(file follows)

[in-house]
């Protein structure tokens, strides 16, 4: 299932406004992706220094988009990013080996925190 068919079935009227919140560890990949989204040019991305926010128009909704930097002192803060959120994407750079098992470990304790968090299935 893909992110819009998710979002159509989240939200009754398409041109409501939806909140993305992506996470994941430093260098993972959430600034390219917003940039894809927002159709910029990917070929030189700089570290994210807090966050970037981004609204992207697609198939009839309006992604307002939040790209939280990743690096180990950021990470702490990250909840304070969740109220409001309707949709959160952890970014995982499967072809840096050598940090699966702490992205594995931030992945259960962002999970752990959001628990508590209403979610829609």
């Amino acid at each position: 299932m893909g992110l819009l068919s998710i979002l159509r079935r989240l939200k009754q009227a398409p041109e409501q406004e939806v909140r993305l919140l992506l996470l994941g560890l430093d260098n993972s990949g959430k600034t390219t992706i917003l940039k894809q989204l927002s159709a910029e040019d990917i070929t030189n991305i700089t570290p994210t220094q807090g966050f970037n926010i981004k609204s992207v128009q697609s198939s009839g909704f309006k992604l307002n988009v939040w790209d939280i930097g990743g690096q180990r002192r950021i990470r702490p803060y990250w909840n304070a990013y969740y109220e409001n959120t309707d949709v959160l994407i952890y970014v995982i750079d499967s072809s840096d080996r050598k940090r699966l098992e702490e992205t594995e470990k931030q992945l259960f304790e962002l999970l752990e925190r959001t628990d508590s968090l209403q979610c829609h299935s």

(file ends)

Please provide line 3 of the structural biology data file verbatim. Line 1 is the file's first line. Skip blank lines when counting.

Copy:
């Amino acid at each position: 299932m893909g992110l819009l068919s998710i979002l159509r079935r989240l939200k009754q009227a398409p041109e409501q406004e939806v909140r993305l919140l992506l996470l994941g560890l430093d260098n993972s990949g959430k600034t390219t992706i917003l940039k894809q989204l927002s159709a910029e040019d990917i070929t030189n991305i700089t570290p994210t220094q807090g966050f970037n926010i981004k609204s992207v128009q697609s198939s009839g909704f309006k992604l307002n988009v939040w790209d939280i930097g990743g690096q180990r002192r950021i990470r702490p803060y990250w909840n304070a990013y969740y109220e409001n959120t309707d949709v959160l994407i952890y970014v995982i750079d499967s072809s840096d080996r050598k940090r699966l098992e702490e992205t594995e470990k931030q992945l259960f304790e962002l999970l752990e925190r959001t628990d508590s968090l209403q979610c829609h299935s």